Ris­ing to the chal­lenge

is year’s Chal­lenge NS ques­tion tack­les how peo­ple start­ing busi­nesses can put their ideas into prac­tice


Stu­dent teams in Truro joined oth­ers from around the prov­ince for Chal­lenge Nova Sco­tia, Fri­day.

Teams at the Nova Sco­tia Com­mu­nity Col­lege in Truro and else­where had 12 hours to an­swer this year’s ques­tion of how to sup­port new busi­ness start-ups, posed on Nov. 23 by Pre­mier Stephen Mcneil and NSCC pres­i­dent Don Bu­reaux.

“In ef­fect, they could have im­pact on mak­ing changes to the so­cial is­sue that is faced by Nova Sco­tia,” said An­drea Fer­gu­son, one of the Truro cam­pus leads for Chal­lenge NS. “They have to come up with a cre­ative way to solve the so­cial chal­lenge in Nova Sco­tia.”

All teams must make a video out­lin­ing their so­lu­tions to the ques­tion and the top three will have their lms viewed by both Mcneil and Bu­reaux, and will win prize money of up to $2,000.

This year’s ques­tion on busi­ness in­no­va­tion stems from the 2013 Ivany Re­port, which out­lines steps Nova Sco­tia must take to im­prove its econ­omy, sup­port new busi­ness start-ups and at­tract more im­mi­grants to off­set its ag­ing pop­u­la­tion.

“It al­most could have been ‘ how do we ad­dress the Ivany Re­port,’” said Fer­gu­son’s col­league Matt Doucette.

Chal­lenge NS par­tic­i­pant Barb Pratt, one of five peo­ple on Team 89 in Truro, said the best an­swer was of­fer­ing grass-roots sup­port to would- be en­trepreneurs at NSCC cam­puses.

For ex­am­ple, a Syr­ian refugee could use of­fice space, com­put­ers and other tech­nol­ogy and also tap into the graphic de­sign skills of NSCC stu­dents to build a new web­site and sell his prod­ucts.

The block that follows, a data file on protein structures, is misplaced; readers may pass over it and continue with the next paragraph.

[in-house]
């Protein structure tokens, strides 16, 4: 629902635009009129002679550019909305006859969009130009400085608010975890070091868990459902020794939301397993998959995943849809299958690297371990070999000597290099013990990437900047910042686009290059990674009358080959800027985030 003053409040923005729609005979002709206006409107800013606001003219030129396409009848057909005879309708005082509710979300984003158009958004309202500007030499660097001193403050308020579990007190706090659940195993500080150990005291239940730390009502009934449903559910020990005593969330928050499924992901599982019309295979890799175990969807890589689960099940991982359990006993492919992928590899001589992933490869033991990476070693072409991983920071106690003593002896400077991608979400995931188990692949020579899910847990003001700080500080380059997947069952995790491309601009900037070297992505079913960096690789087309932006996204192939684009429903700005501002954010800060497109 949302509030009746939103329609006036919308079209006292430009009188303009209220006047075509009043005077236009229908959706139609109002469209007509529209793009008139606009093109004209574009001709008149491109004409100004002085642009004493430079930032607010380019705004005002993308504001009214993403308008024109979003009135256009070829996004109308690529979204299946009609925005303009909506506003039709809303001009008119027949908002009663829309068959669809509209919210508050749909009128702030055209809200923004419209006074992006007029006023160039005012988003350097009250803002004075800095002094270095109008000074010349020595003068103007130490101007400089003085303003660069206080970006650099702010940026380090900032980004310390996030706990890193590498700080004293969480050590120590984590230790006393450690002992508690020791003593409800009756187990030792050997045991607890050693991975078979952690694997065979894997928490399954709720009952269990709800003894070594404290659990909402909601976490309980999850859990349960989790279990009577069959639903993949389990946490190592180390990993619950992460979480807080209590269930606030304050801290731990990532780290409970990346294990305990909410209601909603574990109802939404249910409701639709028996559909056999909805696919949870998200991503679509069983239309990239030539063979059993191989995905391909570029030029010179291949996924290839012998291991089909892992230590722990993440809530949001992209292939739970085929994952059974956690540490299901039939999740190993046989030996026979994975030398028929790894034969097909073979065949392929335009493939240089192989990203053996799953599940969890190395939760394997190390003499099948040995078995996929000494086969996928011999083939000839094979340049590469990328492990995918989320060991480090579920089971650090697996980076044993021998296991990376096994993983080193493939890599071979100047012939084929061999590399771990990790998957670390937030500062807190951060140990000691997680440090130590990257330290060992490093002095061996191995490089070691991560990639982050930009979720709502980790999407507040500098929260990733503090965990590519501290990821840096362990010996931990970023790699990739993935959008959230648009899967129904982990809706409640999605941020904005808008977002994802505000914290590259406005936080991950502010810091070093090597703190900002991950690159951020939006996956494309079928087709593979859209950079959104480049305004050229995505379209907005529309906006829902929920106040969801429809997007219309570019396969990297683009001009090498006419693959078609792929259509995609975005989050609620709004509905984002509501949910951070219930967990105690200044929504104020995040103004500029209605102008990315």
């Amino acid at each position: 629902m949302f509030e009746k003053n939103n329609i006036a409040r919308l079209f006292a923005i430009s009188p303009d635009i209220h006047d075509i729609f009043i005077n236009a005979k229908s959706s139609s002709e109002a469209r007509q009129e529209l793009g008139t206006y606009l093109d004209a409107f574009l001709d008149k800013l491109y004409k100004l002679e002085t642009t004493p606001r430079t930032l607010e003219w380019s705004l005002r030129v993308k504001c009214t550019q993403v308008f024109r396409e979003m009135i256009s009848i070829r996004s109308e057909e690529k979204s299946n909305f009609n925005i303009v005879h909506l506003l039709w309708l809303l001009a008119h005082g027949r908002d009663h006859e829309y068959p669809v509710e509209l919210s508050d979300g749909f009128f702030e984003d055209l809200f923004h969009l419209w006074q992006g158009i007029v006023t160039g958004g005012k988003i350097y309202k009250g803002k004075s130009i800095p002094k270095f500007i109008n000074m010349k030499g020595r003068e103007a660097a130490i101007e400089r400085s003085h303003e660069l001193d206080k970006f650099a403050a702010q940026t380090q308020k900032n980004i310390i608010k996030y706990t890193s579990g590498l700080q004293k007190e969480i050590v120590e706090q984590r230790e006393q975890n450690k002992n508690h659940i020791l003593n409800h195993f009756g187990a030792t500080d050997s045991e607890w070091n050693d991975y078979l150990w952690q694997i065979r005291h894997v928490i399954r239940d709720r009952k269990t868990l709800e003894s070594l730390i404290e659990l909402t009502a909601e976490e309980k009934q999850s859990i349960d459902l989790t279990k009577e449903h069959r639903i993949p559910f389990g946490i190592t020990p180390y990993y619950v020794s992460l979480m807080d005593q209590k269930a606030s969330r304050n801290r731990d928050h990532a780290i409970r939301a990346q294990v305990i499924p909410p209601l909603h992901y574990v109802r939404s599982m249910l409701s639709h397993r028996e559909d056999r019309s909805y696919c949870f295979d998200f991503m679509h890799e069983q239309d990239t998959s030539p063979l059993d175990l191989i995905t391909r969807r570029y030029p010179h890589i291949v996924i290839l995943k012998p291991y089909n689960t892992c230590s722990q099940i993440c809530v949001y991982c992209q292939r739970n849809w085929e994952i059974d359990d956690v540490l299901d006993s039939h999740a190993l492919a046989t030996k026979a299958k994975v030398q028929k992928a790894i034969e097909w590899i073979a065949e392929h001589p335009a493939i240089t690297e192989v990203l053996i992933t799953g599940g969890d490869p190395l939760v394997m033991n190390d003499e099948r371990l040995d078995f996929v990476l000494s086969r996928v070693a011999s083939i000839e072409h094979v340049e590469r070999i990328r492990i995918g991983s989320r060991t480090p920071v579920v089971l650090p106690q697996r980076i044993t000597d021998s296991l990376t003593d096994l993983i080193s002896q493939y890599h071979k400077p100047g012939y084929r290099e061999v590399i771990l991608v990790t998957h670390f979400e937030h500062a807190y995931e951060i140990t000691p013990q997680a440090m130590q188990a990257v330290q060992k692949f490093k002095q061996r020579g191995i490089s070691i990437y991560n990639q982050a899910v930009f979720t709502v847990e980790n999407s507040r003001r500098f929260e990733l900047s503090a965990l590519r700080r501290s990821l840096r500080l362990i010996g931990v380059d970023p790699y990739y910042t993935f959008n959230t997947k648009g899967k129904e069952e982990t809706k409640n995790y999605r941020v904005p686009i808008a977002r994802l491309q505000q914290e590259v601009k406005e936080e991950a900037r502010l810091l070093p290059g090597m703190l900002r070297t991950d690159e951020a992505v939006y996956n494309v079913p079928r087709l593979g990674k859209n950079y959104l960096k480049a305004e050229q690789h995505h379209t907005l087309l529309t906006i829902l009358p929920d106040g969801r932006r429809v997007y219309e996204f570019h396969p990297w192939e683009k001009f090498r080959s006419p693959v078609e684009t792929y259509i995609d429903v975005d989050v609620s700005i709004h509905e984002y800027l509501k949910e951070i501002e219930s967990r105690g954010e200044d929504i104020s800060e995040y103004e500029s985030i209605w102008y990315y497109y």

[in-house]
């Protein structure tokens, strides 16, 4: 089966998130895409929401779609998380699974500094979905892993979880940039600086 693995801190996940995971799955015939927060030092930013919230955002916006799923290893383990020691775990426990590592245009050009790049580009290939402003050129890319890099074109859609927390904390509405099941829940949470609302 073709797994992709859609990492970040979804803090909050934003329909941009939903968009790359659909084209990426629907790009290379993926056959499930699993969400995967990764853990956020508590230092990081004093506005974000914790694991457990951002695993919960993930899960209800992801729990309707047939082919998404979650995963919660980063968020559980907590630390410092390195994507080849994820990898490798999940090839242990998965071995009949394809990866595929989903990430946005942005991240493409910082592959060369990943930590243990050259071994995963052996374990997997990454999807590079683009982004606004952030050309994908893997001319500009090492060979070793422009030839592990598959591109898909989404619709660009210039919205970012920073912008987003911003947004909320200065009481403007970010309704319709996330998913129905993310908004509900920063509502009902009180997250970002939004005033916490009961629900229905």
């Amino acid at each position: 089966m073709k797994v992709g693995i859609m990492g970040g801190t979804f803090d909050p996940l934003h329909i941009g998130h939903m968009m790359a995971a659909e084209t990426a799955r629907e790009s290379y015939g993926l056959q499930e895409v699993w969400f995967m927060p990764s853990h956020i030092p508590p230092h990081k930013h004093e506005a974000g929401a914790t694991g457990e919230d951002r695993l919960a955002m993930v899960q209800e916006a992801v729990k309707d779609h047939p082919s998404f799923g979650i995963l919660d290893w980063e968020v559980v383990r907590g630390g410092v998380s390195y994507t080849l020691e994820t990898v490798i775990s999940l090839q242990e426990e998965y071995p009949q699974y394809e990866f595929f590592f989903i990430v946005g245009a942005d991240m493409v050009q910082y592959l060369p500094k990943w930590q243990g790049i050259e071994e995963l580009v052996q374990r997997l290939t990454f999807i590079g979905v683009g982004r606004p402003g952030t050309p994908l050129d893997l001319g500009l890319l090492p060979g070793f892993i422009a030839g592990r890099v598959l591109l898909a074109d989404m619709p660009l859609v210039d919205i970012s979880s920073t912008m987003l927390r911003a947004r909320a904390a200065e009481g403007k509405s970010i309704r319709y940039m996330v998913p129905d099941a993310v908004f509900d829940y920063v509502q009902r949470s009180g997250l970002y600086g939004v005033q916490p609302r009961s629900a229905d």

If Team 89’s idea is suc­cess­ful, refugees and other im­mi­grants, as well as peo­ple on so­cial as­sis­tance, could not only im­prove their own lot, but could jump­start the econ­omy.

“If it’s some­one on as­sis­tance or even some­one like a mi­grant worker, what it will do is give peo­ple a chance to stand on their own feet with­out hav­ing to rely on the gov­ern­ment’s money,” said Pratt.

“We have an ag­ing pop­u­la­tion of baby boomers that are even­tu­ally go­ing to be out of work, so what this will do is cre­ate more jobs for more peo­ple. It will boost the econ­omy of Nova Sco­tia. This will give the young peo­ple a chance to step up and grow some­thing.”

Mean­time, their ri­vals on Team 86 be­lieved that con­nec­tion was the key for a strong econ­omy that can cre­ate jobs. eir Chal­lenge NS group was an in­ter­na­tional one, in­clud­ing one per­son each from Canada, Peru, Chile and Brazil.

“We have to con­nect these peo­ple who have ideas with peo­ple from the pri­vate sec­tor that have money to in­vest through foun­da­tions, multi­na­tional com­pa­nies that have money to in­vest in re­search and in­no­va­tion and the gov­ern­ment of Nova Sco­tia. We have to con­nect all of these peo­ple to make these ideas be­come vi­able,” said Brazil­ian Quedma Ma­tola.

In Brazil, tech star­tups have pros­pered by tap­ping into a grow­ing mid­dle class and are now ex­pand­ing across Latin Amer­ica and even into Canada and Europe.

Many such com­pa­nies got started through sup­port from the Start-up Brazil gov­ern­ment pro­gram, while for­eign in­vestors can also re­ceive per­ma­nent res­i­dent visas to grow their busi­nesses.


Four coun­tries are rep­re­sented by the four mem­bers of Team 86 — Canada, Peru, Chile and Brazil. Com­pet­ing in Chal­lenge Nova Sco­tia at the NSCC in Truro, team mem­bers hope their di­verse per­spec­tives will help them solve the ques­tion of how best to sup­port new busi­ness in­no­va­tors in Nova Sco­tia. From left, Jarod Bab­cock, Ed­uardo Elor­ri­eta, Car­los Var­gas and Quedma Ma­tola.


Stu­dents Jenny Richard, left, and Barb Pratt, team mem­bers tak­ing part in Chal­lenge Nova Sco­tia, must an­swer a ques­tion on how best to sup­port busi­ness in­no­va­tors. The so­lu­tion put for­ward by their team in Truro is o er­ing re­sources such as o ce space to new en­trepreneurs at NSCC cam­puses across the prov­ince. From left: Jenny Richard and Barb Pratt.

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